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Ansible® 355½, February 2017

From David Langford, 94 London Road, Reading, Berks, RG1 5AU, UK. Web: news.ansible.uk. ISSN 0265-9816 (print); 1740-924X (e). Logo: Dan Steffan. Photograph of Peter Weston in 2005 supplied by Bill Burns. In memory of Peter, 1943-2017.

Tom Shippey on Peter Weston

I never said this to Peter – because he would have dismissed it as soppy – but I admired Peter as much as anyone else I ever knew. And I have met many people who were officially designated as admirable, people with knighthoods and OBEs and Medals of Honour, a Companion of Merit and even a member of the Privy Council. I thought more of Peter than of any of them, and for at least three reasons.

One was his courage. Peter and I are the same age, which meant we started our working lives at the start of a long depression. I was made redundant six months into my first proper job, and Peter was made redundant three times, if I've got that right, as British manufacturing industry collapsed around him – by BSA, by Dunlop (or was it GKN?), and by Wilmot Breeden. He told me that in 1983 he found himself redundant again, looking out of his office window, in Smethwick, at the canal, between an abattoir and a scrapyard, and thinking, 'well, is this all there is?'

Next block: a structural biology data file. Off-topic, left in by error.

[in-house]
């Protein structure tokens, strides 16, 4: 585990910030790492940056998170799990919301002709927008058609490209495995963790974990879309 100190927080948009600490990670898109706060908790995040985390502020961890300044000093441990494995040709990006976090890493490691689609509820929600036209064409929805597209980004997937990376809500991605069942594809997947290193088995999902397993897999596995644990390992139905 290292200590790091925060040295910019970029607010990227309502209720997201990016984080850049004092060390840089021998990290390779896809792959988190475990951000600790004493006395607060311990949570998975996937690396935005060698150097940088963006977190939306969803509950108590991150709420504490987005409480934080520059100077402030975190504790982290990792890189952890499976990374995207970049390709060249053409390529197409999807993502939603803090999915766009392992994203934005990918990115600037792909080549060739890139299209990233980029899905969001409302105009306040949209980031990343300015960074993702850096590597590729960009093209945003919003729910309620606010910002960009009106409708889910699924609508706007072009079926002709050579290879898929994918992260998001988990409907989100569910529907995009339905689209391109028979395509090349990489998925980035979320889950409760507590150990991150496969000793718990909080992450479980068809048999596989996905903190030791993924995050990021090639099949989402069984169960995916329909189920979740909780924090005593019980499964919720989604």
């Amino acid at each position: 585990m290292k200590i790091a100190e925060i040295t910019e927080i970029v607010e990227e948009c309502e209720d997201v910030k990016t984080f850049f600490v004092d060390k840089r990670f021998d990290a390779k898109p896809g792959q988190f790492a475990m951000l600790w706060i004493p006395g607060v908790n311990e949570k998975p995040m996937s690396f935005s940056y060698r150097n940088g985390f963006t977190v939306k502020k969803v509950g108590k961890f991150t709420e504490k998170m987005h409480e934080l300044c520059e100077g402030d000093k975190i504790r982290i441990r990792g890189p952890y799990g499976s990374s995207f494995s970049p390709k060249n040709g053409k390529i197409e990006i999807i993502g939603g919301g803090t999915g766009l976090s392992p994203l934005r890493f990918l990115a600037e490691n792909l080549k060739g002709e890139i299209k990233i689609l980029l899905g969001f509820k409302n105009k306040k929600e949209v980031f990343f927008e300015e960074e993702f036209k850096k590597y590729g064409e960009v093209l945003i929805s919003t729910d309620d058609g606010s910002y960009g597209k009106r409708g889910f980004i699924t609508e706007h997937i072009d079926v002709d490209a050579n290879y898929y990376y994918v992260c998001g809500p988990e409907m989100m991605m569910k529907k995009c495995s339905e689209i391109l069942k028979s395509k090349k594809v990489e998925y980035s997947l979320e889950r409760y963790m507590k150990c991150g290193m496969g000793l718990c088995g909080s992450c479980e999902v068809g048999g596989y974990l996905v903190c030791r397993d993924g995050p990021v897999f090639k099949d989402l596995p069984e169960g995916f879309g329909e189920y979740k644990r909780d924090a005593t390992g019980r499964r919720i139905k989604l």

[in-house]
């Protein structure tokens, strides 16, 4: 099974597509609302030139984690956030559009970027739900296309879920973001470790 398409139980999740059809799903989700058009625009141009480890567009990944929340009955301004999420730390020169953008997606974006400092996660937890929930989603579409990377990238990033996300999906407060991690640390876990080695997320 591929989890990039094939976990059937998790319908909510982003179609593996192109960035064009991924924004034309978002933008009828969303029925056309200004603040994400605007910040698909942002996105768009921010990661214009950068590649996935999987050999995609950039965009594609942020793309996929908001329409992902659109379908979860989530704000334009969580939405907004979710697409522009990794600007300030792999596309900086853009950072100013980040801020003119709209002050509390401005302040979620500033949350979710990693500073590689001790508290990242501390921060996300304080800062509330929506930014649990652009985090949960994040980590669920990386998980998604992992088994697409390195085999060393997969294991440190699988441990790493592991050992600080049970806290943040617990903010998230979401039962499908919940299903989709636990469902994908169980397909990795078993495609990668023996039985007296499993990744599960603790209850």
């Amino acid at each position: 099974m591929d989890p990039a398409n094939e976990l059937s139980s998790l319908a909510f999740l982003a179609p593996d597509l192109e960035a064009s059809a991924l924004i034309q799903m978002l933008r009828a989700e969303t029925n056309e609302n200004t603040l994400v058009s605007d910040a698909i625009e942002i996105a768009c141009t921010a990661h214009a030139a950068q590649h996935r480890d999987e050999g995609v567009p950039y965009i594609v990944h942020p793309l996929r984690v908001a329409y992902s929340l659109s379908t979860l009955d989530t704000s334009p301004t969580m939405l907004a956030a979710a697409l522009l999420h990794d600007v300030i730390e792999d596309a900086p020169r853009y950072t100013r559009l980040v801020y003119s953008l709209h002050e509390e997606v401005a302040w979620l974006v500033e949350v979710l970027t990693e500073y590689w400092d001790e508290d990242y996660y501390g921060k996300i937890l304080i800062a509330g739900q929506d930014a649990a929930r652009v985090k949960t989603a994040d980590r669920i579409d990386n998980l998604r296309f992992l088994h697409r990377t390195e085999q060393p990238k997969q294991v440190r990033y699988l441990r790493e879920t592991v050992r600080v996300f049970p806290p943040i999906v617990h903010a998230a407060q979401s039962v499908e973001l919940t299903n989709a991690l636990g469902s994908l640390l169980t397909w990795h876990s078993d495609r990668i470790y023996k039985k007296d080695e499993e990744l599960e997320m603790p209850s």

So he organized a management buy-out, and it was a bad time to do it. He told me that when he went to the bank-manager for a loan in 1983 the manager smiled at him and said, patronizingly, 'Well, Mr. Weston, metal-bashing isn't very fashionable these days.'